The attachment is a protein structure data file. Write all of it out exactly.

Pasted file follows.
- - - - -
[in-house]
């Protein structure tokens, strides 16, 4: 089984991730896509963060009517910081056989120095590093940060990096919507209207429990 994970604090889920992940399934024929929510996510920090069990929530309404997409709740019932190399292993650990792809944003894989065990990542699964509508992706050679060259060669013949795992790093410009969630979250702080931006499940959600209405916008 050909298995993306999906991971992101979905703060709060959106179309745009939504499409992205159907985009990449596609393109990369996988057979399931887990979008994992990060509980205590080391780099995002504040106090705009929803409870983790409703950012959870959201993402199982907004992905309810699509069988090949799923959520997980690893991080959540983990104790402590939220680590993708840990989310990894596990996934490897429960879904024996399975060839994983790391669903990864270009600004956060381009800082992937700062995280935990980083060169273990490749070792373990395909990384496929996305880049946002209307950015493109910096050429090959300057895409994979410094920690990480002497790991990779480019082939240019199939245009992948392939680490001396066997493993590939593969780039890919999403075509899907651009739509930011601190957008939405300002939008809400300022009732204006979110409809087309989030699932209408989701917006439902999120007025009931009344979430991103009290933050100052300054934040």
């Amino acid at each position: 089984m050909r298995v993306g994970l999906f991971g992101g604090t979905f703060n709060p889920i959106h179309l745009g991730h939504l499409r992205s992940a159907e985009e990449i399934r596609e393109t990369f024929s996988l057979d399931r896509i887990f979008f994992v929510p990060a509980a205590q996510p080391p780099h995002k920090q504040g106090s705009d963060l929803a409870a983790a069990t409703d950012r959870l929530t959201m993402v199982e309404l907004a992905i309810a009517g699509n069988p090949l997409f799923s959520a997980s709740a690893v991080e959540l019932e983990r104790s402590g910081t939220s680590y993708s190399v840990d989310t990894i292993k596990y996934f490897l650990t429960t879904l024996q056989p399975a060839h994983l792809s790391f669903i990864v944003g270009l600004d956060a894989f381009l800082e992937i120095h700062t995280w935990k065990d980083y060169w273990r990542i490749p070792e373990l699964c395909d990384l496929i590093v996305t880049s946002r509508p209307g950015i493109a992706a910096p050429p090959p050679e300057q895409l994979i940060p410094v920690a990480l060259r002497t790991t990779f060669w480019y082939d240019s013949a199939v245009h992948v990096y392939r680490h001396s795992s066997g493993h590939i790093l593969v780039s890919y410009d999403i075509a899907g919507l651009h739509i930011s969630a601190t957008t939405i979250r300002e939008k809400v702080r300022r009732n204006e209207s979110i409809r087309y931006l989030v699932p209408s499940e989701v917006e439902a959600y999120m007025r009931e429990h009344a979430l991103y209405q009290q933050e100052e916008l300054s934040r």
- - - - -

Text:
[in-house]
């Protein structure tokens, strides 16, 4: 089984991730896509963060009517910081056989120095590093940060990096919507209207429990 994970604090889920992940399934024929929510996510920090069990929530309404997409709740019932190399292993650990792809944003894989065990990542699964509508992706050679060259060669013949795992790093410009969630979250702080931006499940959600209405916008 050909298995993306999906991971992101979905703060709060959106179309745009939504499409992205159907985009990449596609393109990369996988057979399931887990979008994992990060509980205590080391780099995002504040106090705009929803409870983790409703950012959870959201993402199982907004992905309810699509069988090949799923959520997980690893991080959540983990104790402590939220680590993708840990989310990894596990996934490897429960879904024996399975060839994983790391669903990864270009600004956060381009800082992937700062995280935990980083060169273990490749070792373990395909990384496929996305880049946002209307950015493109910096050429090959300057895409994979410094920690990480002497790991990779480019082939240019199939245009992948392939680490001396066997493993590939593969780039890919999403075509899907651009739509930011601190957008939405300002939008809400300022009732204006979110409809087309989030699932209408989701917006439902999120007025009931009344979430991103009290933050100052300054934040």
């Amino acid at each position: 089984m050909r298995v993306g994970l999906f991971g992101g604090t979905f703060n709060p889920i959106h179309l745009g991730h939504l499409r992205s992940a159907e985009e990449i399934r596609e393109t990369f024929s996988l057979d399931r896509i887990f979008f994992v929510p990060a509980a205590q996510p080391p780099h995002k920090q504040g106090s705009d963060l929803a409870a983790a069990t409703d950012r959870l929530t959201m993402v199982e309404l907004a992905i309810a009517g699509n069988p090949l997409f799923s959520a997980s709740a690893v991080e959540l019932e983990r104790s402590g910081t939220s680590y993708s190399v840990d989310t990894i292993k596990y996934f490897l650990t429960t879904l024996q056989p399975a060839h994983l792809s790391f669903i990864v944003g270009l600004d956060a894989f381009l800082e992937i120095h700062t995280w935990k065990d980083y060169w273990r990542i490749p070792e373990l699964c395909d990384l496929i590093v996305t880049s946002r509508p209307g950015i493109a992706a910096p050429p090959p050679e300057q895409l994979i940060p410094v920690a990480l060259r002497t790991t990779f060669w480019y082939d240019s013949a199939v245009h992948v990096y392939r680490h001396s795992s066997g493993h590939i790093l593969v780039s890919y410009d999403i075509a899907g919507l651009h739509i930011s969630a601190t957008t939405i979250r300002e939008k809400v702080r300022r009732n204006e209207s979110i409809r087309y931006l989030v699932p209408s499940e989701v917006e439902a959600y999120m007025r009931e429990h009344a979430l991103y209405q009290q933050e100052e916008l300054s934040r």